The 9th of Av, 1920, the promise of return and our responsibility

We, exactly 100 years later, who are undergoing our own extended tumultuous period of the Three Weeks of mourning, must remember how far historically the Jewish people have come

The western wall male side on Tisha B'av, 2018 (photo credit: THE WESTERN WALL HERITAGE FOUNDATION)
The western wall male side on Tisha B'av, 2018
(photo credit: THE WESTERN WALL HERITAGE FOUNDATION)
One story was always told by my grandparents on Shabbat Nachamu – the Sabbath of Comfort after the 9th of Av – the great day of mourning for the destruction of the First Temple in Jerusalem and the exile of the Jewish people from their land. The story was always the last one and always told at seudah shlishit. They would talk about the first Shabbat of Sir Herbert Samuel (later Lord 1st Viscount Samuel GCB, OM, GVE, PC) in Jerusalem. He was named as the Military High Commissioner by the British Mandate, the highest governing position in the region. Shabbat Nachamu, July 1920 was his introduction to the Jewish community.
A procession of notables began its way Shabbat morning from the Mount of Olives. My grandfather, Rabbi Menachem Sacks, a young scholar, was part of the procession by virtue of his yichus (he was a direct descendant of the Rivlin, Sacks, Shapira families who built the Jerusalem community in the 18th and 19th centuries) and activism (chairman of the committee that elected Rav Kook as the Land of Israel’s first Chief Rabbi). When they reached the Old City, the procession walked the entire way on intricately woven, colorful, and expensive carpets and flowers placed in the street by Bukharan Jews.
They reached the packed, historic Hurva Synagogue, the central structure of the Jewish Quarter. My grandmother Hannah sat next to her mother Gittah Malkah, the well-known tzadika (righteous female) and Talmudically learned woman. Hannah’s father, Rabbi Tzvi Pesach Frank, the Chief Rabbi of Jerusalem, sat in front. At this part of the story my grandmother would tell of the feeling in the room of both joy and solemnity. She would talk about the utter beauty of the Hurva synagogue – that it never failed to dazzle and to inspire.
The tefillah was fervent but restrained – my grandparents remembered a formality to the service – after all, the King’s representative was the honored guest. At the end of Kriat HaTorah (the Reading of the Torah), Samuel was called for the maftir aliyah (reader of the Haftarah). This honor was expected. Then the raising and binding of the Torah. All was set for the prophetic reading (maftir). Samuel recited the blessings. Here stood the first Jew to have sovereign rule over the Land of Israel and Jerusalem since Gedaliah in 586 BCE! Sir Samuel chanted the berakoth flawlessly in a strong voice. All present responded with Amen. Then he began to recite those famous words of Isaiah 40, Nachamu, Nachamu, Ami –  Comfort Ye, Comfort Ye, My People.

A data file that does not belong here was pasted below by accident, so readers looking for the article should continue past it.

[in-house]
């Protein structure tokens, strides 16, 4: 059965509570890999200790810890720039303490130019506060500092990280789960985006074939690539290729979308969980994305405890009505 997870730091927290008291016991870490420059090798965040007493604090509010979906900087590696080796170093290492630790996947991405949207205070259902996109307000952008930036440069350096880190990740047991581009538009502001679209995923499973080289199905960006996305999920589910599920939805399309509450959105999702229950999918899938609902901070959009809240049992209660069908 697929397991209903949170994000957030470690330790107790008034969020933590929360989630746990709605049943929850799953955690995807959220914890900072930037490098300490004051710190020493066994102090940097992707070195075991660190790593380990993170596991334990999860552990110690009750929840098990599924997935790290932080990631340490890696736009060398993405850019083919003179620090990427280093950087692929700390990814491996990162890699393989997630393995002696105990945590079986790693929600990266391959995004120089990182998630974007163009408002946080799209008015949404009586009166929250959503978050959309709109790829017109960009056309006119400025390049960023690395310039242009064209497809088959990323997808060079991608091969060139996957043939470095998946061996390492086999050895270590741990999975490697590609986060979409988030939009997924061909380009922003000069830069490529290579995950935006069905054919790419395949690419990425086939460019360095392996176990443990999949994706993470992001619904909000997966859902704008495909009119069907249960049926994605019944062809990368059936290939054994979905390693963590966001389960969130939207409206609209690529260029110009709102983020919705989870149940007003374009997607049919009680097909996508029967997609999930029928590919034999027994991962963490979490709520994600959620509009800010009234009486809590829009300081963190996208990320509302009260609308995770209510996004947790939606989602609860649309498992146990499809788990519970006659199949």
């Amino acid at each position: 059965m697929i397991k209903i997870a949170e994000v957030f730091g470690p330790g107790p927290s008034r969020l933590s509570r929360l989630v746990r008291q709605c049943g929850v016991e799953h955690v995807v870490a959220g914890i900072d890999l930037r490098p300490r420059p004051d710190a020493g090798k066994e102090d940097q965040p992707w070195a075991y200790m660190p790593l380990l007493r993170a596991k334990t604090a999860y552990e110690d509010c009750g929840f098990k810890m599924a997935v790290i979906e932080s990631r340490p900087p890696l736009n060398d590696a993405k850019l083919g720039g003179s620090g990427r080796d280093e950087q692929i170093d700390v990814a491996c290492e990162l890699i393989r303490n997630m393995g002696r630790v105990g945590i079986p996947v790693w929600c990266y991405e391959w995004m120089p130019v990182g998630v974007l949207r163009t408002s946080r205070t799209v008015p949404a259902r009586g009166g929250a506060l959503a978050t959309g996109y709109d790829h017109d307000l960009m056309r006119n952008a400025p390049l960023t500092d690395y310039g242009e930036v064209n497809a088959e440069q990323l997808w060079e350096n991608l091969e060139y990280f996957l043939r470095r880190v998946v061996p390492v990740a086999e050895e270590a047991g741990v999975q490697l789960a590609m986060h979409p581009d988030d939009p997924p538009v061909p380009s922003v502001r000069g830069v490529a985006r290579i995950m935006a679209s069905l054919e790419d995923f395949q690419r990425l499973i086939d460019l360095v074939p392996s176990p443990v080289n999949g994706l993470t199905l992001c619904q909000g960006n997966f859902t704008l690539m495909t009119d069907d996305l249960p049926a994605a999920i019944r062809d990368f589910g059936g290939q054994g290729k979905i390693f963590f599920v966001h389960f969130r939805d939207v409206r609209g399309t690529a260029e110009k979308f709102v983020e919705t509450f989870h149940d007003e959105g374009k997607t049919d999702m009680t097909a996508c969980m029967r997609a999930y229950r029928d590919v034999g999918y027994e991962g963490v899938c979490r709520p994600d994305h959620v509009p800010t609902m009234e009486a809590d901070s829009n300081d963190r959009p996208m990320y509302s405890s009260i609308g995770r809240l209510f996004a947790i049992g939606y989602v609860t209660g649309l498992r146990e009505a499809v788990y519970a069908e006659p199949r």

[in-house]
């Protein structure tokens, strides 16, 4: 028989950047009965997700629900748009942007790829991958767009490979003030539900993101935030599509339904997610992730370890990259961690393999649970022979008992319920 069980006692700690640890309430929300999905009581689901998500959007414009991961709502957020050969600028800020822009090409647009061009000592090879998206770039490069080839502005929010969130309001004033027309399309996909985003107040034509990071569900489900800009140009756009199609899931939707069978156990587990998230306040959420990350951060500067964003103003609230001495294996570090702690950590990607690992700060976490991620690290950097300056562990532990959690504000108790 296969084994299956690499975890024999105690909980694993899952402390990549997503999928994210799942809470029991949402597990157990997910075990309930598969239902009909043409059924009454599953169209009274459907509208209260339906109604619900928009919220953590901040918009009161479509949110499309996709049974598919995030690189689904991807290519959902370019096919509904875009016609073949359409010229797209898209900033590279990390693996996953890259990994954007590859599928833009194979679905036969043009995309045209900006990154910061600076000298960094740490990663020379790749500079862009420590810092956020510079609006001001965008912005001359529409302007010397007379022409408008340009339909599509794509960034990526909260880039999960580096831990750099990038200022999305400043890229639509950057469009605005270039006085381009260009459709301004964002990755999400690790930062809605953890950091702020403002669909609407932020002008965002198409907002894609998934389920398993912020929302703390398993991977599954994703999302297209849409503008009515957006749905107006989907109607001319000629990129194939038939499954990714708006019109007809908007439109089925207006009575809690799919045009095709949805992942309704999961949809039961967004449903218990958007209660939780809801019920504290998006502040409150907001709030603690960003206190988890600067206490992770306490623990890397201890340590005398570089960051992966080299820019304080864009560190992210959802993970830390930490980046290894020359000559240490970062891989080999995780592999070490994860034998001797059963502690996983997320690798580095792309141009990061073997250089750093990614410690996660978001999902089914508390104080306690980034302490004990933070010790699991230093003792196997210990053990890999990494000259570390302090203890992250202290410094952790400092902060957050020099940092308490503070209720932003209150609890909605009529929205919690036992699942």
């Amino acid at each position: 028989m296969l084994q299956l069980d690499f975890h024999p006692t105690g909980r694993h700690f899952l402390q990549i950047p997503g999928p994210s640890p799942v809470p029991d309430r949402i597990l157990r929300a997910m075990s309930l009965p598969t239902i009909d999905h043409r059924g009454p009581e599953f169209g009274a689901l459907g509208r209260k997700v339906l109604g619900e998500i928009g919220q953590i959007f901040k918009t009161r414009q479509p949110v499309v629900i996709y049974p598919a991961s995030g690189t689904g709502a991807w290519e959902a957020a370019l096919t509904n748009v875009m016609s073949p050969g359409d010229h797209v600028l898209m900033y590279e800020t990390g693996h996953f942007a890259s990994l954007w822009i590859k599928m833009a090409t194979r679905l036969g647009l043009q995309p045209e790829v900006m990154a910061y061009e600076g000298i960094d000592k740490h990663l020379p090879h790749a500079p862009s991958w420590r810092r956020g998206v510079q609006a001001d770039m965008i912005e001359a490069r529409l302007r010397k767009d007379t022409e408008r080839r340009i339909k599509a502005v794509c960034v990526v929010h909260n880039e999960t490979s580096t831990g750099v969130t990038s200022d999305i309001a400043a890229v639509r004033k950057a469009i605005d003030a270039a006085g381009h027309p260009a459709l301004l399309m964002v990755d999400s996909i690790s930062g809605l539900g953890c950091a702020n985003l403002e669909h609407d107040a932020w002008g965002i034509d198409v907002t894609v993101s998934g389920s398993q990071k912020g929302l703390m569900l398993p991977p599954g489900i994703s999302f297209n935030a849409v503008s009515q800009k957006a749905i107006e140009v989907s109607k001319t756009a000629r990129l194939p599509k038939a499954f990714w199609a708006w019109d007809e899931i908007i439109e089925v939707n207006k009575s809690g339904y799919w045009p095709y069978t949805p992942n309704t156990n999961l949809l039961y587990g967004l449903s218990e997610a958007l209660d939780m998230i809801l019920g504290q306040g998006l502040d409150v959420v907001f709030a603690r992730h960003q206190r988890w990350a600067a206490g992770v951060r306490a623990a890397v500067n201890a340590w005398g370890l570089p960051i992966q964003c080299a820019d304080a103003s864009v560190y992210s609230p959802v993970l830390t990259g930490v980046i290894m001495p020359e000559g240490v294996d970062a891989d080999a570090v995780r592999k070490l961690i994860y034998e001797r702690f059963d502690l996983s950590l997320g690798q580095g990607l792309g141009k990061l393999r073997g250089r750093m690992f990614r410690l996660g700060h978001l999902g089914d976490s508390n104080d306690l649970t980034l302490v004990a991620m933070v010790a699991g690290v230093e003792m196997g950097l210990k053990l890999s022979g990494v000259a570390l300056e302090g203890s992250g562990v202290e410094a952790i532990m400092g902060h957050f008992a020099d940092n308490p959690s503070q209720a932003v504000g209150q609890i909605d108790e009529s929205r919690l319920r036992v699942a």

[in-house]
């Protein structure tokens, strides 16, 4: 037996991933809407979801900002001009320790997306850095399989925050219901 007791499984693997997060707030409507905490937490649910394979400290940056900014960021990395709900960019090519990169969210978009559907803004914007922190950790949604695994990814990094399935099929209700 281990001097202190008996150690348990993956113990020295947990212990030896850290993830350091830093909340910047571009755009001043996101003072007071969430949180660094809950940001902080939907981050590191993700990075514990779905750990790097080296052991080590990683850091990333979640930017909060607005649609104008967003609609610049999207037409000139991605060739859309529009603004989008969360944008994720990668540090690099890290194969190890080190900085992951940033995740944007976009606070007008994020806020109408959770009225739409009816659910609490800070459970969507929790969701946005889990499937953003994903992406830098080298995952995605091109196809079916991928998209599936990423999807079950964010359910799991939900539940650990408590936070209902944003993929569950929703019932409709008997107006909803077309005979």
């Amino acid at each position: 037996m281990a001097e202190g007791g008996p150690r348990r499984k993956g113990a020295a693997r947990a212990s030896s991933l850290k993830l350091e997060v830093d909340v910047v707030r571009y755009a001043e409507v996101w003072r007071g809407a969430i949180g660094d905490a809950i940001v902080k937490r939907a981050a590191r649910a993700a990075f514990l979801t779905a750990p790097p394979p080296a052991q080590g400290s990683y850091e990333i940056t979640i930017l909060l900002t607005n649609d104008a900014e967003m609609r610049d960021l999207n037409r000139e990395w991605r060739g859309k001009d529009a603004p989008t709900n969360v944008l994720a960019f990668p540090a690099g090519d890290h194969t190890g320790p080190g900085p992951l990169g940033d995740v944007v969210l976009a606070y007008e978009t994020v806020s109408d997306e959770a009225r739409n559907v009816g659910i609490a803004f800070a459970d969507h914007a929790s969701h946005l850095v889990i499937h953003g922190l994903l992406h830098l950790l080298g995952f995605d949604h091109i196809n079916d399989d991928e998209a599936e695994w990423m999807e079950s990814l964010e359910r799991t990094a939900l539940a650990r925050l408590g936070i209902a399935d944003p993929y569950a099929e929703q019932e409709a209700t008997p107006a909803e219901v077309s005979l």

He recited no more than a syllable when the entire community burst into tears. My grandparents said the crying was loud and wracked everyone’s body. It came from the deepest place possible. They were the tears of the Turkish rule, of the hard World War I years, and of the sufferings of the exile. Samuel could not contain himself, his British aristocratic elegance melted and he too sobbed. I asked my grandparents what they were feeling? My grandmother said that they felt that if it was possible to hear Nachamu chanted by their new governor, then indeed their hope for an independent Jewish homeland ruled by Jews and for Jews could one distant day actually happen. Perhaps not in their lifetime but surely in that of their grandchildren. So, the tears were tears of joy and also tears of anticipation.
My grandfather quoted the rabbinic interpretation that explains the doubling of the command Nachamu – Comfort Ye. God in the end of days will first call upon the nations of the world to comfort the children of Israel. The children of Israel will angrily reject their comfort – “We want only Your comfort.” Hence the second Nachamu that will come from God Himself.
We, exactly 100 years later, who are undergoing our own extended tumultuous period of the Three Weeks of mourning, must remember how far historically the Jewish people have come. We must recognize our responsibility to extend justice to all inhabitants of the land within the earned privilege of our return. We must take upon ourselves the Divine Command to comfort God’s people, to remind them of the day in which “every valley shall be exalted… and the glory of God shall be revealed… ” (Isaiah 40:4).

The writer is former head of the Pardes Institute for Jewish Education and founder and director of YASHRUT building civil discourse through a theology of integrity, justice, and tolerance. YASHRUT includes a semikah initiative as well as programs for rabbinic leaders
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